I've had some measure of difficulty trying to precisely enunciate my thoughts on this. Its subtle and can't be characterized as a "there is"/"there isn't" argument. These are points that mitigate, soften and flesh out the implications of what we're talking about. Begging your patience....
I did not mean to make it black or white. But although I don't know what you mean by "absolute knowledge" (certainty perhaps?) it is true that there are many thing we know.
I understand; and yes there are many things we can (at least reasonably know). This is a product of how I've arrived on these same issues - a result of my own mind's processes and how I've been presented, and subsequently worked through - them.
What I mean by absolute knowledge, in this thread's context, is this: The OP talks about what's answerable. But what is or isn't can be murky depending. Very much like your examples (Mars & water molecular composition), these - I'd say - are quite
answerable. But even these can be phrased or contextualized in such a way as to reveal them as "not quite as clear". For example: What is a planet? By whose definition (e.g., the Pluto Demotion) or perhaps questioning whether or not it is the existence of hydrogen and oxygen alone that comprises water; can't just mix 'em in a beaker, they require an atomic reaction (of sorts) to actually link properly. These are probably weak examples, but only examples of how some folks might look upon the "clearly answerable" as not. The instant we admit this - to any extent - thus enters implications of value in discussing what is or isn't answerable. Short Version
: Nothing is quite so clear as it may appear; so much so, that almost nothing is conclusively "answerable". Yes this is a reach, but its a subtle implication that speaks to the validity of discussion and learning
itself via recognition of the complexity of what appears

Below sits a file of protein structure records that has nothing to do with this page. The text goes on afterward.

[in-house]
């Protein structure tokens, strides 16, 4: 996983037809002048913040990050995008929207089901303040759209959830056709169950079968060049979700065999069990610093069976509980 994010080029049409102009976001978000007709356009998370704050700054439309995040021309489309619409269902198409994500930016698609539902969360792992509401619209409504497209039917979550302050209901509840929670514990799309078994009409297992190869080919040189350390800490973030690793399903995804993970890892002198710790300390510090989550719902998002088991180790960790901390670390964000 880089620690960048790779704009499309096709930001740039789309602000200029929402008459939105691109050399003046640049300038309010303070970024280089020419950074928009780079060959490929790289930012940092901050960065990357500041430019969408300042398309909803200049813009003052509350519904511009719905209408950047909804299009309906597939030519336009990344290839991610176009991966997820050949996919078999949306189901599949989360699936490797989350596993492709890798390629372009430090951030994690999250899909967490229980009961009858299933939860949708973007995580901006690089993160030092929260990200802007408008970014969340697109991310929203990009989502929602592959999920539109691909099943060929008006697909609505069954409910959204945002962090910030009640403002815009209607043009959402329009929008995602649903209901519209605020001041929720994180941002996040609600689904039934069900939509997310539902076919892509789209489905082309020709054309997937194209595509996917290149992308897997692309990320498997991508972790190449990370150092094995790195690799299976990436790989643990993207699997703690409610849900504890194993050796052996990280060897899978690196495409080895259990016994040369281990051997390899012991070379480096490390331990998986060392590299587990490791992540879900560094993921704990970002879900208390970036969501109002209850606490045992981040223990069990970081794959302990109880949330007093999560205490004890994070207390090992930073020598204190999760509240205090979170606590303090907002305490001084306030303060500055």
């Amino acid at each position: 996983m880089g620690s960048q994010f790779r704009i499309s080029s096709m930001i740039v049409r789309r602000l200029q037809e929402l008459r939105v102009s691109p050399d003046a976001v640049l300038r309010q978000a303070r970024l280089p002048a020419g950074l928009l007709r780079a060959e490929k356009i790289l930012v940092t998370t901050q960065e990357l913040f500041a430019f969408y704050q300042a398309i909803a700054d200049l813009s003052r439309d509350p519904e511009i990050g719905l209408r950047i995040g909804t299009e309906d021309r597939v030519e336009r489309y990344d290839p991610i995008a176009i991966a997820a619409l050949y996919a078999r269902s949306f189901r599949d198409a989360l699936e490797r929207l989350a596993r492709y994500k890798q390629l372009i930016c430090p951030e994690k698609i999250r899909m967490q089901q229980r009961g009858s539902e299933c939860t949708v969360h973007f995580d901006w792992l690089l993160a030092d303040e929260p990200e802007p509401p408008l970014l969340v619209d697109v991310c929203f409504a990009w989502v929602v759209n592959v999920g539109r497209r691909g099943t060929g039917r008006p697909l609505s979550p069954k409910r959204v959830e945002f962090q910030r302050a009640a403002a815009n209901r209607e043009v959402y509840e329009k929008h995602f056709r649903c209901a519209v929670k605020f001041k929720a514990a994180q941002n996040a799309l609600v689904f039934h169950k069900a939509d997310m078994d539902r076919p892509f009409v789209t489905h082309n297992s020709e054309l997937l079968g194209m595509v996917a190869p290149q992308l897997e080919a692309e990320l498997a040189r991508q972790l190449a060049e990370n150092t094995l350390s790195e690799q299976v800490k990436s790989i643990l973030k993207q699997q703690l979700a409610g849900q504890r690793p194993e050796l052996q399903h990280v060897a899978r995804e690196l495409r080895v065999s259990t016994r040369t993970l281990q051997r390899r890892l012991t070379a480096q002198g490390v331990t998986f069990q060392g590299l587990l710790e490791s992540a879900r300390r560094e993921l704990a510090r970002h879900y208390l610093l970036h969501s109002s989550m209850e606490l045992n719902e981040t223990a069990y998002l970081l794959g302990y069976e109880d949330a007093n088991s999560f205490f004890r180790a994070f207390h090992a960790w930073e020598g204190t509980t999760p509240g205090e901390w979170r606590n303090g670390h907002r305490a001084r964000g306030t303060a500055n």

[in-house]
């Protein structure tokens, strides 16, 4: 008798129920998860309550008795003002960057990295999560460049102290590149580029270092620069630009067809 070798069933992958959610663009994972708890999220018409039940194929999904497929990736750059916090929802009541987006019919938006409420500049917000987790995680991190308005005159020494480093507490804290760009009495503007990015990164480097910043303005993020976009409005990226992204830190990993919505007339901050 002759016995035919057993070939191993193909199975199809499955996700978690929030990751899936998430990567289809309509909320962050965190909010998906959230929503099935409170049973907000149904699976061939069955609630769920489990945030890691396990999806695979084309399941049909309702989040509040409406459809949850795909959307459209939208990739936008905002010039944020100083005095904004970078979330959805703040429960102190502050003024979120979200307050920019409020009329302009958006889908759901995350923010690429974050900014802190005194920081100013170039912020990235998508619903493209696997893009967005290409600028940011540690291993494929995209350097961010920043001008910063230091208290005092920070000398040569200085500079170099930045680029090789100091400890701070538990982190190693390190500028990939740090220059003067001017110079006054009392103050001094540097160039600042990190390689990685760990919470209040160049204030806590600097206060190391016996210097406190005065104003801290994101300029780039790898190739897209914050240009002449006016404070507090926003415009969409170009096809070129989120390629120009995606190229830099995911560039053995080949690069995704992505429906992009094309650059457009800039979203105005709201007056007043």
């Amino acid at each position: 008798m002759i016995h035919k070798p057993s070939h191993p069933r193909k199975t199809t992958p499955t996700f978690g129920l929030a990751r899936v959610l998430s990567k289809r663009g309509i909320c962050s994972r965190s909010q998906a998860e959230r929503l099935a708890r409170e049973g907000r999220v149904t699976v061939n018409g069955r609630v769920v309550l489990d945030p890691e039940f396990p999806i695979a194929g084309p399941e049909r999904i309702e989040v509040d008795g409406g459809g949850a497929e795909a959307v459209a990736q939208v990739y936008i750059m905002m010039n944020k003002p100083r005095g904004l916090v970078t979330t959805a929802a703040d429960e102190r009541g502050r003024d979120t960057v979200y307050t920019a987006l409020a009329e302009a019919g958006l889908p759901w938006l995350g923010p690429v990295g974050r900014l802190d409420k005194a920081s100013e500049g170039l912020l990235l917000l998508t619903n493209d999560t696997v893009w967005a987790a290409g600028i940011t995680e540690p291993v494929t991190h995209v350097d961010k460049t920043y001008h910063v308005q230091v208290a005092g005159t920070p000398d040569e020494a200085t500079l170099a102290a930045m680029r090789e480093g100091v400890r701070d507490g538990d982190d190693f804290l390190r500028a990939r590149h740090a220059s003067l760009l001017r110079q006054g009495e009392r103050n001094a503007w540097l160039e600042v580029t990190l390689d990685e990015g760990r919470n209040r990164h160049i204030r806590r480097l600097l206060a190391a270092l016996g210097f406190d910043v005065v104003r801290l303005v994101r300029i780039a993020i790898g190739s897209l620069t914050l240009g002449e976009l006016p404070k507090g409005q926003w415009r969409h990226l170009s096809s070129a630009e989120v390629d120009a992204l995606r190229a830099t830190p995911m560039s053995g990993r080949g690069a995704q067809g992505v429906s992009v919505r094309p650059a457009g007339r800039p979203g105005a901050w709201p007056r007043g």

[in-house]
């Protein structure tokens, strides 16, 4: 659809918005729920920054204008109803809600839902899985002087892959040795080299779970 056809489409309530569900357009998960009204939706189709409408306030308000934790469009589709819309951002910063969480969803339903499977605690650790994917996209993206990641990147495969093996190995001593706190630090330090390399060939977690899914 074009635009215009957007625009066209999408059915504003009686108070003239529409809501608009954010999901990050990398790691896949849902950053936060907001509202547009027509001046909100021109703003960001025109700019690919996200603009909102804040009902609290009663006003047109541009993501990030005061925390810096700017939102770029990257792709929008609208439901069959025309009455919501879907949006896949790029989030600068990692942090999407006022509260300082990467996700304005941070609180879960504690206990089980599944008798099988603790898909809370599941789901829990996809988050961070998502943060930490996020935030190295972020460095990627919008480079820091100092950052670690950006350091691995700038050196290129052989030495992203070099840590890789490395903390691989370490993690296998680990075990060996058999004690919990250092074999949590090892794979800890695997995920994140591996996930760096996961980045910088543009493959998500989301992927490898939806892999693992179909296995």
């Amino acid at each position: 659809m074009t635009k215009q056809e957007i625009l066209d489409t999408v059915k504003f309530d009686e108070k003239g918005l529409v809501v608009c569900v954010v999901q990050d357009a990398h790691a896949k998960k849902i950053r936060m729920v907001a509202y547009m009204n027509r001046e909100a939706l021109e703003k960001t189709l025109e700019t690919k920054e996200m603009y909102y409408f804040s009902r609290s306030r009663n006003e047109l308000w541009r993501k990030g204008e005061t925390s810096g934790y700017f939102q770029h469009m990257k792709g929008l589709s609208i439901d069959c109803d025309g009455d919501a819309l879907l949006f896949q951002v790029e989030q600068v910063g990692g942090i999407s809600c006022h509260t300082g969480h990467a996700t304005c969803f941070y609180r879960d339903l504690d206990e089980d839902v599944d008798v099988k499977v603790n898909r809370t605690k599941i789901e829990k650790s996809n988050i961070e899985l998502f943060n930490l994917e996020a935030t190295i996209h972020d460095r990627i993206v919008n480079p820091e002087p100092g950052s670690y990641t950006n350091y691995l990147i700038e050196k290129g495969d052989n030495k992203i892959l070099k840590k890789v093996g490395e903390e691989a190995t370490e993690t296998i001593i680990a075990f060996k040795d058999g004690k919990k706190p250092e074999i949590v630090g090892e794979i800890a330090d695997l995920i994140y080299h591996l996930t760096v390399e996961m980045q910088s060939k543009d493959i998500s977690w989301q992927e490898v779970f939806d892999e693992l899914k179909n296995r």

... If you just mean in philosophy, then I know that the Ontological argument is wrong, and I know why it is wrong. I know that fatalism is different from determinism, and that fatalism is false, and can be shown to be false....
Aye, and I think I'd agree with you on most points (side note). However, if the premise of the original post's presentation is correct (that which is unanswerable has no value in discussion), then we draw upon our own perspectives to make this decision. In the above examples you give, these are knowable, quantifiable and logical to you. In other words, they've been answered. But to many, their view (or more likely context or framing of such issues) is divergent to the point that such hasn't an answer. Perhaps they require other proofs, illustrations or contexts - unknown to their current mindset - to answer. The point
: Such could be answerable or not, depending on how questions are approached. Because of this, our labeling of "answerable" or "knowable" is spurious and subject to interpretation
; therefore, any such declaration cannot be used - reliably - to characterize the worth of discussion. They may be to you, or to me, or not - but can't very well be generalized across the spectrum.
The trouble is that the view that there is nothing in philosophy for which we can get (at least) highly plausible answers, and that philosophy consists, to quote D.H. Lawrence (not about philosophy) in "talk, talk, talk, and never a thing said" is not only unjust to philosophy since it is not true, but gives philosophy a very bad name, and makes it an object of contempt for many who think that is true.
Concur completely - well put.
- Our understanding is the foundation of any given perspective
- Our perspective defines our reality
- Each person's understanding and perspective is unique to him or her alone
- Our reality frames what is answerable, knowable or not
- Therefore what is "answerable" or "knowable" varies from person to person
Therefore whether or not its worthy of discussion can't be given "one" answer on-the-whole
Yes this sounds like a gross justification for relativism; granted. But even though I'm not much of a "reality is relative" fellow, I believe that as soon as we cross that line into knowable and answerable, such a result is sadly unavoidable.
Thanks for engaging